Four Landmarks in the Evolution of Public Education in America

Topics: Supreme Court of the United States, Brown v. Board of Education, United States Pages: 4 (1187 words) Published: December 1, 2011
FOUR PHASES IN THE EVOLUTION OF PUBLIC EDUCATION IN AMERICA

Four Phases in the Evolution of Public Education in America
Mark P. Lee
Grand Canyon University: EDU-576
October 25, 2011

Four Phases in the Evolution of Public Education in America
Introduction
At the birth of our democratic republic prominent political leaders, Thomas Jefferson, Benjamin Franklin, Benjamin Rush, Noah Webster, and others, recognized that educating the youth of our nation was critical for the future prosperity and security of America. These men, in their writings and oratories, strongly advocated for a publicly supported, non-secularized system of education that would be available to all American children free of charge. However, the newly ratified U.S. Constitution contained no provisions for education and, consequently, the responsibility for providing public education was given unto the individual states. Indeed, of the original thirteen states, seven states included provisions for public education in their constitutions, as would each future state, only in the South was the concept of public education resisted until after the Civil War. Over the next two centuries, public education in America would change and evolve, responding to changes both from within our own society and, increasingly in modern times, from forces that are reshaping the world. This essay shall briefly examine four distinct phases in the development of American public education and some of the individuals who made significant contributions that helped shape our modern system of public education. Horace Mann and the “Common School”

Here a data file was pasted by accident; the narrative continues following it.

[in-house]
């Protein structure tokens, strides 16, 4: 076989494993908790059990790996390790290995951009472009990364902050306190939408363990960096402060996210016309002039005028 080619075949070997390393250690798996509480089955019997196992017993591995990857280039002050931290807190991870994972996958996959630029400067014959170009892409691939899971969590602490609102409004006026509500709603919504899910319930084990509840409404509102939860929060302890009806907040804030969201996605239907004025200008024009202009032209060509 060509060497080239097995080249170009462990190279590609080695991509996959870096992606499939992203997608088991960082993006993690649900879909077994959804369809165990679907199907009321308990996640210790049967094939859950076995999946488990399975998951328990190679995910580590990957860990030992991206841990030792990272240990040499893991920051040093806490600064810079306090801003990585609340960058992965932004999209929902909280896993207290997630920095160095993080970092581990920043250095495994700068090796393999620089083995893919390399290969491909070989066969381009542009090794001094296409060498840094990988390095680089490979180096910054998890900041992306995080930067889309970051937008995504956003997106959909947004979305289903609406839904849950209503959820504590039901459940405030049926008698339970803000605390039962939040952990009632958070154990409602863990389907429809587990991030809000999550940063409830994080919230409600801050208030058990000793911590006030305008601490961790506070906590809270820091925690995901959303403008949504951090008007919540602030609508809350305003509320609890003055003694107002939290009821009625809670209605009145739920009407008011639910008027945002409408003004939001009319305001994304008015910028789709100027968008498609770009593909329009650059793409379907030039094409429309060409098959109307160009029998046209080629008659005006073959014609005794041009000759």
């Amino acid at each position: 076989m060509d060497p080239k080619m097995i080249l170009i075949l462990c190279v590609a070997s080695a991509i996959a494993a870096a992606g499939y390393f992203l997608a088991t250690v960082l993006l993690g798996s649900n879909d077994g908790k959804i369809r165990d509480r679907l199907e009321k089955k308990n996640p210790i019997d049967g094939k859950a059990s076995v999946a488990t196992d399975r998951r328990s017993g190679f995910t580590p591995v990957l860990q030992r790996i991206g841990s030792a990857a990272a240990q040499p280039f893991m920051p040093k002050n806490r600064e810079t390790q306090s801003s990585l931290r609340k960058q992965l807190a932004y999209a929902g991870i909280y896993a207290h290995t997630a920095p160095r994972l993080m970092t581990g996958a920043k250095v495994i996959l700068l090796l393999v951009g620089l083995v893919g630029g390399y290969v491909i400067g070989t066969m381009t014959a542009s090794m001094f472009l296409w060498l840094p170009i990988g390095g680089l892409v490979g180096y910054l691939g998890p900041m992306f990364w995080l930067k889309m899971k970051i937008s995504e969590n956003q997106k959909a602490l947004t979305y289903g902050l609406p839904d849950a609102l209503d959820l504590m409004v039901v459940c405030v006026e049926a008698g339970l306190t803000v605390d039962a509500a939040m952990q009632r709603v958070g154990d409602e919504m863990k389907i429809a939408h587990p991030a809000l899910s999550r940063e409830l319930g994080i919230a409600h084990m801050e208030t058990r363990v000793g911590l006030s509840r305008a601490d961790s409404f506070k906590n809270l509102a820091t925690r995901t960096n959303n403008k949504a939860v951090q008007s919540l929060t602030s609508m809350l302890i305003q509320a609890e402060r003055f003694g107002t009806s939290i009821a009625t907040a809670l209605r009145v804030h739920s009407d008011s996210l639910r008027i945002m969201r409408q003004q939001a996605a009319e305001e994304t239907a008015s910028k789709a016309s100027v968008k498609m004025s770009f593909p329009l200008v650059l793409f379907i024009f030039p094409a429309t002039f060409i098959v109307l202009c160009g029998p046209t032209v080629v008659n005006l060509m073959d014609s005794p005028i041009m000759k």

Horace Mann (1796-1859) was a self-made individual that expended tremendous effort both as a social reformer and as champion for a system of public education that would be available to all children tuition free, regardless of race or social class, non-secularized, staffed with professionally trained teachers, and supported by the local communities. Appointed as the first...
Continue Reading

Please join StudyMode to read the full document

You May Also Find These Documents Helpful

  • The Evolution of Education in America Essay
  • Essay on Education in America
  • Essay on Education and America
  • Public Education Essay
  • Education in America Essay
  • Essay about Evolution of Education
  • Education in America Essay
  • Education in America Essay

Become a StudyMode Member

Sign Up - It's Free